Thursday, July 24, 2008

Gopher control and When to water

Gophers will eat or eat through almost everything.  You have a gopher problem.  We all do once we begin growing food.

Passive gopher control can be done with a small underground cage to get bushes and trees started.  A box of any size can be built for annual plantings with a galvanized chicken wire mesh cage attached to the box below ground level.  That's a lot of work but worth it, if you don't want to spend time murdering the little rodents.  You can make the decision as to whether you are capable of murder after you watch a mature annual plant disappear down a hole or a perennial lose vigor and sit sullenly for two years while trying to replace lost roots.  I watched an entire, mature artichoke go down a hole over a two day period.  It was amazing.  I only have gopher wire under one box that I use for garlic because the crop takes so darn long to grow and gophers love it.  I dislike losing even one.

Active gopher control is relatively easy (and ultimately satisfying) once you get the right trap and some experience. Young cats are an excellent addition to any gopher ridden garden area.  They love the work and are very good at it but traps are a necessary addendum to their efforts.  To
 protect the cat from the trap just invert a bucket or plant pot over the gopher hole that has the trap in it.  Perennials will grow past gopher cages once they begin to mature, if you give them enough water, and will often grow past gophers efforts to kill them, too, unless you are plagued with a whole gopher civilization.  If this is your situation, make the effort to use cages until you get the problem solved. 
The best gopher problem solver I have found is the cinch trap.  They take some getting used to (surprisingly strong spring) but work well because you never touch the trigger.  The gopher never gets your scent.  This is not the case with any other trap I have used.  Esthetically, the traps are user friendly, if you don't want to get intimately involved with the "remains" when you are successful.  Uncock the trap and the little dear stays in its hole as compost for the plants upon which it wanted to feed.  Just close the gopher hole and water the "compost" in to help get the process started.

When to water can be tricky until you get some experience.  A soil moisture meter is a help in determining when to water.  A meter is inexpensive and probably a good idea, if you are new to gardening, in a hurry, or if part of your garden is in pots.  You can also determine soil moisture the old fashioned way and just dig a small hole into the root zone (this varies depending upon the age and type of plant) with a trowel or your fingers and squeeze the soil in your hand.  If it stays in a clump that shows your hand attributes it is wet enough.  This is most easily used with established plantings in mature, well conditioned soil or with annuals in boxes.  
Where to water.  Mature trees  are best watered from just within the edge of the furthest leaves from the trunk to beyond that 10 feet.  Immature trees need to be watered more closely to the trunk, but never at the trunk,within a diameter equal to the height of the tree or bush for the first two years.  

Root zones can be found by digging holes in your yard, if you are looking for an educational experience about the plants around you or happen to be digging in some compost.  Very few people have done this sort of investigation because you have to dig holes and get on your knees to investigate the small roots you see in the wall of the hole you have made.  Then you have to decide which plants own the roots.  Sometimes that is easy.  I have found pencil thick alder roots twenty four feet away from the trunk of a mature, 20 year old tree.  It is about 20 feet tall and the drip line (the area where the leaves quit growing out from the trunk of the tree) is about six feet from the trunk.  If you were watering it at the drip line, you would be missing at least 18 feet of the diameter of the root system beyond that.   That is an enormous amount of area that, if left unwatered, will definitely inhibit the growth and production of a fruit tree or bush.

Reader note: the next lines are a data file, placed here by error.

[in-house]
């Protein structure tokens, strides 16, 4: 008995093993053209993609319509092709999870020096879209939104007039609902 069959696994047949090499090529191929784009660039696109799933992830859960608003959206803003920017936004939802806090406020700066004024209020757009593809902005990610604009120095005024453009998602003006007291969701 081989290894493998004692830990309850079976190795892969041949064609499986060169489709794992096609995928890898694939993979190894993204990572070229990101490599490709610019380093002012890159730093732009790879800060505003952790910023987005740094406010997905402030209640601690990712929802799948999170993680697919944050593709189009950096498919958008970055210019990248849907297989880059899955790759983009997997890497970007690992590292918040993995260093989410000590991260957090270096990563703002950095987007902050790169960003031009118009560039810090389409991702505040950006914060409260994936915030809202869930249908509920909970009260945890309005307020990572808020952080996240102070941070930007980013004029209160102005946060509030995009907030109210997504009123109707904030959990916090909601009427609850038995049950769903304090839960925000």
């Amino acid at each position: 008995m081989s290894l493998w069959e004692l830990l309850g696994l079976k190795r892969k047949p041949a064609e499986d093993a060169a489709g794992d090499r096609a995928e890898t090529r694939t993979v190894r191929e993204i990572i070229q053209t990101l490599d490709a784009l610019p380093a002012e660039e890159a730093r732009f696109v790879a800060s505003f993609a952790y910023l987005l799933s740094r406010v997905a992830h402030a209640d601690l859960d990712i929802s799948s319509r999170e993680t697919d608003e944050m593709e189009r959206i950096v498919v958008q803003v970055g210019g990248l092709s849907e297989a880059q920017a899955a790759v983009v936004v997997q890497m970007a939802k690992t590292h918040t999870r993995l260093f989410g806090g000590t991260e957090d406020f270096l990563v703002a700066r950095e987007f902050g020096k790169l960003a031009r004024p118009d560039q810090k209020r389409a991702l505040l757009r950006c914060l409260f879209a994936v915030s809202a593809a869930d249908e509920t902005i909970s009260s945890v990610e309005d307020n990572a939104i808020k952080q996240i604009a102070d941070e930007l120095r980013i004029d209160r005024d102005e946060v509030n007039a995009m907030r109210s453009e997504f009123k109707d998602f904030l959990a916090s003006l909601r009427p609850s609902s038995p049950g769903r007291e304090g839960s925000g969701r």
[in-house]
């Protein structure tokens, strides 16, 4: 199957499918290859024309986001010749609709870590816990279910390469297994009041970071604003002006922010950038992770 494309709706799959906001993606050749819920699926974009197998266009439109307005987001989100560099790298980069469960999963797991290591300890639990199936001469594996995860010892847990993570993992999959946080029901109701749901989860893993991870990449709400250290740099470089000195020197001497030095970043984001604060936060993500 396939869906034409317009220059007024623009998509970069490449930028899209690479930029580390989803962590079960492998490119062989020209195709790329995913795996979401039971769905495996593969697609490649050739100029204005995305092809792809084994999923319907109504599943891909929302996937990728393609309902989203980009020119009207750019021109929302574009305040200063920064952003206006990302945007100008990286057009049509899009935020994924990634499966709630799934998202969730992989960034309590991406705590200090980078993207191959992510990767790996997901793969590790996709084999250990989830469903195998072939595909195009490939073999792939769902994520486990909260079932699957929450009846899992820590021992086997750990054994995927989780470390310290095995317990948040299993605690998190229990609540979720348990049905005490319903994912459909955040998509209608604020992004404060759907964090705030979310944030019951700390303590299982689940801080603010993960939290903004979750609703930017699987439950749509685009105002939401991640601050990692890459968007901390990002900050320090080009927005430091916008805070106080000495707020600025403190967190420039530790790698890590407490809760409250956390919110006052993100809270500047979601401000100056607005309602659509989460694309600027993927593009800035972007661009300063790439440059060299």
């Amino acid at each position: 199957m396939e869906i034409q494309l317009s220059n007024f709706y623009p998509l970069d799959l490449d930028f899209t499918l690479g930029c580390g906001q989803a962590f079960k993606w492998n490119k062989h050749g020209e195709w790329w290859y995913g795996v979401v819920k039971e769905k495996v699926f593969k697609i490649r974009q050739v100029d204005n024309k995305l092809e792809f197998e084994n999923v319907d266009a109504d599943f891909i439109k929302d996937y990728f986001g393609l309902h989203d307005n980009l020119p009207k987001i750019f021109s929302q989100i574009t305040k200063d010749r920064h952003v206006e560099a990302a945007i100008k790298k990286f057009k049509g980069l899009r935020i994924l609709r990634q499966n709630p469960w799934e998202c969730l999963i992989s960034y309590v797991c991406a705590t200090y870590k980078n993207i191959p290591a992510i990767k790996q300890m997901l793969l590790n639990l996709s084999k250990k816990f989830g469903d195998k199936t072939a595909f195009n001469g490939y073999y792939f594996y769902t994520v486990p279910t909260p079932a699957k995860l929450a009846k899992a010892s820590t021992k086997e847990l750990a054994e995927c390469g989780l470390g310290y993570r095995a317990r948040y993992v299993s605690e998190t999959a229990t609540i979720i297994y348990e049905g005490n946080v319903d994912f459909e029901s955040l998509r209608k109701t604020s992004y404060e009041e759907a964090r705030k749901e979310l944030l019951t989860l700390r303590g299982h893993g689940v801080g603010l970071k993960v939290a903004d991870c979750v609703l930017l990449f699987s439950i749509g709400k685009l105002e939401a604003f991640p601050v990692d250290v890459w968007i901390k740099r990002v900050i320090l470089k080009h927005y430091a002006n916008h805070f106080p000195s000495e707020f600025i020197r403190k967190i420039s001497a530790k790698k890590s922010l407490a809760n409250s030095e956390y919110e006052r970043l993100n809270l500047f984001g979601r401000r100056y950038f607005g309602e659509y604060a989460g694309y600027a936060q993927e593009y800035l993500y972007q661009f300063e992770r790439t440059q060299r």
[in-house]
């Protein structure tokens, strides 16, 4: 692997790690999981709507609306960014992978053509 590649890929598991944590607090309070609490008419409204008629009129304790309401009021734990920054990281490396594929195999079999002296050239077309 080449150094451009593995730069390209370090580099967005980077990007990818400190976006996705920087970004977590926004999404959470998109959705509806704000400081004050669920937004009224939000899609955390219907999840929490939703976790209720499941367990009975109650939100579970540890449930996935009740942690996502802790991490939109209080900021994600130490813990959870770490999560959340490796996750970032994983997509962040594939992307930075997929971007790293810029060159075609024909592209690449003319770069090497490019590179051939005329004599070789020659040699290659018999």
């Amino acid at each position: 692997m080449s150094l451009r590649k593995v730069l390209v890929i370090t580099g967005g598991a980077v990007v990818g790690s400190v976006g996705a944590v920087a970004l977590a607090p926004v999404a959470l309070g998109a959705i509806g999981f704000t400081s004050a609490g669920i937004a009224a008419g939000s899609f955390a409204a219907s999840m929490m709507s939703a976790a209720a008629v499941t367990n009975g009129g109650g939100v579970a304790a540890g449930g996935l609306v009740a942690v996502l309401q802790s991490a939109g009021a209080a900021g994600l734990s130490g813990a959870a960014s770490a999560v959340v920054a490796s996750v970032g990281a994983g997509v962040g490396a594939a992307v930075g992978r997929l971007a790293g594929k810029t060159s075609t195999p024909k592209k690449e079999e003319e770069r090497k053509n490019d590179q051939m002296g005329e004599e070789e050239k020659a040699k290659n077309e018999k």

If you water using a soaker hose or drip system and are not growing clover beneath and between your taller plantings, squeezing the soil or digging holes with a trowel will not be an adequate measure of when to water.  You will have to determine how much to water by digging holes to find soil moisture in the inverted "V"  or "dome" water distribution pattern below the soil surface and at various distances and depths from each hose.  That will be quite a project.  Or you can just make sure you have soaker hose further from the tree than you think you need it (once the tree is over two year old), water on a weekly schedule, and walk away from the shovel.  If you have a timer on your watering system then...but that involves very small waterings very frequently and is not for the casual gardener but is for the obsessed gardener.  This is not what I will address unless asked because it begins to get more complicated and expensive.

Keeping it simple, Composting, Worm Bins, and Soil Compaction

Composting, and worm bins are something every serious gardener must deal with and both can be messy, smelly, time consuming, complex, and unpleasant in a variety of ways. Here is how to make it all as easy to do as is possible and done in the shortest amount of time possible.  At most, all you need is two plastic five gallon buckets with lids and a shovel.  It can be done without lids but you won't like it.